Following a major crisis, such as the one we’ve just experienced, it is easy to get into a situation where the goal of policy is to “avoid another crisis”. However, this is not a trap that our fine readers fall into – so we don’t need to worry about it here 😉 .
This isn’t to say that we shouldn’t take things from a crisis – far from it. A crisis gives us information about the behaviour of the macroeconomy, about the feed-back loops that may exist that we may not previously pay attention to, and about the process people use for forming beliefs. But we still need to say why these things occur – and hopefully make our given hypothesis testable – before we can decide to do anything.
So well prior to the crisis there was a string of micro-prudential policies introduced. In truth, the retail banks have been grappling with the introduction of many of these policies during the crisis – and the Reserve Bank has stated that part of the reason the OCR is so low is because these policies have, in of themselves, tightened credit conditions.
Now all this is fine, when it comes to cyclical policy the impact of both micro and macro-prudential regulation has been widely discussed. However, what bugs me is the lack of heavy discussion and analysis is the lack of significant discussion around the structural impact of said policy.
I can see a reason for monetary policy, micro-prudential policy, and macro-prudential policy – sure. But my concern is that they are all being looked at within the same frame too much. There are cyclical issues, financial stability issues, and broad structural issues that come out of these types of policies.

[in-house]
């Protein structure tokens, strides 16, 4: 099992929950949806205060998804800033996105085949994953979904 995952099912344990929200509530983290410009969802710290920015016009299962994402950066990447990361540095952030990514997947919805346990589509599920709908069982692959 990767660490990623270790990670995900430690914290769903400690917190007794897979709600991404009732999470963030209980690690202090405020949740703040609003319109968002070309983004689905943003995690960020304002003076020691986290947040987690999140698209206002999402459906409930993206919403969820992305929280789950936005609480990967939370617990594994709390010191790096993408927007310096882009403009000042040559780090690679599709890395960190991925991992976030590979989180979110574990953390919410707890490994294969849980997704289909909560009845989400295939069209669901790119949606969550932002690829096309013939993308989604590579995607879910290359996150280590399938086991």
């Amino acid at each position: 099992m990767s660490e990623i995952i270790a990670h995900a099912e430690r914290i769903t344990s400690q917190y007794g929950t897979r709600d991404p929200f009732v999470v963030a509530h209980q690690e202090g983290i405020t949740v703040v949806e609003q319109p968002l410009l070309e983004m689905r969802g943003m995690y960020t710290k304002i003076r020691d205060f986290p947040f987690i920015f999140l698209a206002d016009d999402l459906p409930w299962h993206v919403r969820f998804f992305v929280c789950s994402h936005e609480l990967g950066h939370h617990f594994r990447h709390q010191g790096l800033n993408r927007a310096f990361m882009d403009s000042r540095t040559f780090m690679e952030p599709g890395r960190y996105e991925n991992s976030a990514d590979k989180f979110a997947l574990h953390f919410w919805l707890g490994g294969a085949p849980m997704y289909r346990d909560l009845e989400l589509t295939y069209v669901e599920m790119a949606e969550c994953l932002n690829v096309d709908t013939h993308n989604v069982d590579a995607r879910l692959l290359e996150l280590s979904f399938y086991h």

What do I mean? Lets focus just on micro-prudential regulation for now. Say that the Bank decides to base some set of reserve requirements for retail banks on the basis of the risk associated with the asset classes they hold – and assume that the Bank SAYS what it believes the associated risks are when setting up the reserve ratio. Well then their weightings on risk have an impact on what bank’s lend out (their asset position) and this in turn changes the availability of funds for different markets, leading to a change in the allocation of investment and general resources.
It becomes more than an issue of “security” – there is a trade-off where normal market signals are being blunted.
In my opinion, the reason we like such policies is because retail banks have a lender of last resort – they will be bailed out in the case something goes wrong, and this leads to a moral hazard problem. The idea of something like “microprudential” regulation is to solve some of the excesses that come from this moral hazard – under the presumption that the “first-best” market alternative isn’t realistically available. In this case, a central bank CAN’T commit to not bailing out banks, and so they regulate them more directly as a means to solve the implied moral hazard issue.
I can agree with this, but there is a cost. It will impact on allocative efficiency (it will change where resources are allocated relative to where they are most valued, for those who don’t like the wonkishness of the term 😉 ). And whatever organisation is responsible for financial stability, the micro or macro-prudential framework, or any sort of structural policy, needs to take responsibility for this.
And that is why I think the function of financial stability and associated regulation should be functionally separate from monetary policy – in the same way that fiscal and monetary policy are separate. Monetary policy and the monetary authorities should solely follow a cyclical frame – other organisations (which they will in turn communicate with, and intrinsically co-operate with) will deal with structural issues.
This is the only way to ensure policy is transparent. It is the only way to ensure the relevant organisation have to take responsibility for their actions and the outcomes associated with them.